We do not want to be the men who have marvelous growth and development—but all of that growth low and close to the earth. Our aim is not to make a great show of prosperity before the world. It’s not to have men come and rest in the shadow of our great spreading branches of worldliness, and eat of that fruit.

Because for those men, when you turn your eyes up to the higher parts of their lives—you see nothing but bare death. Bare trunks with no leaves or fruit. They are a counterfeit. Successful in winning the world while losing their souls. They are not fit to lead, transform, or conquer because they themselves are failures of the highest degree. Only the man submitted to Christ with the Gospel in hand can truly lead and transform the world. Do not follow these godless and ghastly men who boast of luxury but are nothing but a mirage of greatness.

The Priority of Spiritual Growth

As mentioned before, it is good for a man to develop his physical nature, to draw out its strength, and lay it on the altar for God. It is well to educate the mind, to train its power for the highest possible uses. Every man is responsible for the development and use of all the faculties God has lodged in his being.

But above both body and mind—is man’s soul. It is the crown of manhood. It is the part of our being that is nearest to Heaven, which makes us most like God, and which contains the seed of our future eternal growth toward glory. It is on this part of the tree that faith, hope, love, meekness, humility, patience, and all the Christian graces grow. It is at the top, where the Master looks for fruit.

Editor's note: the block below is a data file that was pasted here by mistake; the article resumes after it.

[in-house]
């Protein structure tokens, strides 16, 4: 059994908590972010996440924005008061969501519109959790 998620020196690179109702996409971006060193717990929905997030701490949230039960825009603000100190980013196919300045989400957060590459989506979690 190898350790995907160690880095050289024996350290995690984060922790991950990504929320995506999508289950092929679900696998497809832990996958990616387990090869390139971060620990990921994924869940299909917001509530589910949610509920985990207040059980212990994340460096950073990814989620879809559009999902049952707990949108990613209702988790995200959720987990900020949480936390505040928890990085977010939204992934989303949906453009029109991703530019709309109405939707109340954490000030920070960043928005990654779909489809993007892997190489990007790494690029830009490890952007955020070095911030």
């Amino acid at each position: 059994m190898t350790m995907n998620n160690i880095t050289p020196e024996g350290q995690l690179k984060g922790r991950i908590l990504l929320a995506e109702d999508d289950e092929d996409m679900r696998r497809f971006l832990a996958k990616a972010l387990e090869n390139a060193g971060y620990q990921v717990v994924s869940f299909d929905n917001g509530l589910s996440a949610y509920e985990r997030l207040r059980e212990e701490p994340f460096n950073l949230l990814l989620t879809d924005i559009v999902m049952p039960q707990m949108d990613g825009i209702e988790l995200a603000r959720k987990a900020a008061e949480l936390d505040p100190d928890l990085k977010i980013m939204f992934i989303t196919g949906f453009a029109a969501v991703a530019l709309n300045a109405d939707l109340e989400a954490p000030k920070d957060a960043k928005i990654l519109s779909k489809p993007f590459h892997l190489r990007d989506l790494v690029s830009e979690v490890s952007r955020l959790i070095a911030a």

And what does it matter then, that a man has the most wondrous growth and development in the lower branches of his life—if he is dead at the top? What does it matter that body and mind are clothed in luxury and applause—if the soul is starved and prepared for hell?

Men should look at their souls as often as they look at their bodies. No man is strong an complete who is leafless, fruitless, and dead at its peak. But the man who is crowned with foliage and fruit in the summit of his soul shall be crowned with unfading glory in Heaven!

Originally written as an essay on manhood in 1904 by J.R. Miller. Modernized and updated by Dale Partridge.